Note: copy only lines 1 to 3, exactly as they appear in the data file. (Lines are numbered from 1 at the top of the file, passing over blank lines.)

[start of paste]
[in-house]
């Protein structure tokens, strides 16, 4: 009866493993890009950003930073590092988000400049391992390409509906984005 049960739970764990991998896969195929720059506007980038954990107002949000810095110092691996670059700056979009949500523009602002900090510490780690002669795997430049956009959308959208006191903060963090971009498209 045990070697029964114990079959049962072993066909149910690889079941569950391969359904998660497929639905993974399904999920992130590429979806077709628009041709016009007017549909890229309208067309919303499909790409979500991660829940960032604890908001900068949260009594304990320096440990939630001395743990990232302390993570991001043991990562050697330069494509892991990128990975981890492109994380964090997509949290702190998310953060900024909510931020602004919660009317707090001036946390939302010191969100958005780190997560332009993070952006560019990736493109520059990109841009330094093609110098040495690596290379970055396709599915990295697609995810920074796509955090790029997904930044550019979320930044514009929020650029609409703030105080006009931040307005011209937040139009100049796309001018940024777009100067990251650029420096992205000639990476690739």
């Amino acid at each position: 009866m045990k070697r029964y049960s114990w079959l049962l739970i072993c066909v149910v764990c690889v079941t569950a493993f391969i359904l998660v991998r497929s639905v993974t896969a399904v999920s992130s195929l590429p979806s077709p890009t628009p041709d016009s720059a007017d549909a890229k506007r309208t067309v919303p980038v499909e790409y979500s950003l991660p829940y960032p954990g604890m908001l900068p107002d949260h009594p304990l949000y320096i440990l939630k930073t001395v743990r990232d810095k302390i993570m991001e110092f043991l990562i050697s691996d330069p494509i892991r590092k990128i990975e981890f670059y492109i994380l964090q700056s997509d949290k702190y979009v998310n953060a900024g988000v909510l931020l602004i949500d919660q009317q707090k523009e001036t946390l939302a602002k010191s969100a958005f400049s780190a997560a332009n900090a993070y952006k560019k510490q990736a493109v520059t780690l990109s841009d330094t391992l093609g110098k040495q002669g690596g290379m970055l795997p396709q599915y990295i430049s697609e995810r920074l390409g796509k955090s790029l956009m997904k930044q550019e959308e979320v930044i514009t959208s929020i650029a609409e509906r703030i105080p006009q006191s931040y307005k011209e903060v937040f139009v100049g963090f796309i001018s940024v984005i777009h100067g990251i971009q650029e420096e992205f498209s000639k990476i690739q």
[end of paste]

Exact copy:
[in-house]
């Protein structure tokens, strides 16, 4: 009866493993890009950003930073590092988000400049391992390409509906984005 049960739970764990991998896969195929720059506007980038954990107002949000810095110092691996670059700056979009949500523009602002900090510490780690002669795997430049956009959308959208006191903060963090971009498209 045990070697029964114990079959049962072993066909149910690889079941569950391969359904998660497929639905993974399904999920992130590429979806077709628009041709016009007017549909890229309208067309919303499909790409979500991660829940960032604890908001900068949260009594304990320096440990939630001395743990990232302390993570991001043991990562050697330069494509892991990128990975981890492109994380964090997509949290702190998310953060900024909510931020602004919660009317707090001036946390939302010191969100958005780190997560332009993070952006560019990736493109520059990109841009330094093609110098040495690596290379970055396709599915990295697609995810920074796509955090790029997904930044550019979320930044514009929020650029609409703030105080006009931040307005011209937040139009100049796309001018940024777009100067990251650029420096992205000639990476690739």
């Amino acid at each position: 009866m045990k070697r029964y049960s114990w079959l049962l739970i072993c066909v149910v764990c690889v079941t569950a493993f391969i359904l998660v991998r497929s639905v993974t896969a399904v999920s992130s195929l590429p979806s077709p890009t628009p041709d016009s720059a007017d549909a890229k506007r309208t067309v919303p980038v499909e790409y979500s950003l991660p829940y960032p954990g604890m908001l900068p107002d949260h009594p304990l949000y320096i440990l939630k930073t001395v743990r990232d810095k302390i993570m991001e110092f043991l990562i050697s691996d330069p494509i892991r590092k990128i990975e981890f670059y492109i994380l964090q700056s997509d949290k702190y979009v998310n953060a900024g988000v909510l931020l602004i949500d919660q009317q707090k523009e001036t946390l939302a602002k010191s969100a958005f400049s780190a997560a332009n900090a993070y952006k560019k510490q990736a493109v520059t780690l990109s841009d330094t391992l093609g110098k040495q002669g690596g290379m970055l795997p396709q599915y990295i430049s697609e995810r920074l390409g796509k955090s790029l956009m997904k930044q550019e959308e979320v930044i514009t959208s929020i650029a609409e509906r703030i105080p006009q006191s931040y307005k011209e903060v937040f139009v100049g963090f796309i001018s940024v984005i777009h100067g990251i971009q650029e420096e992205f498209s000639k990476i690739q």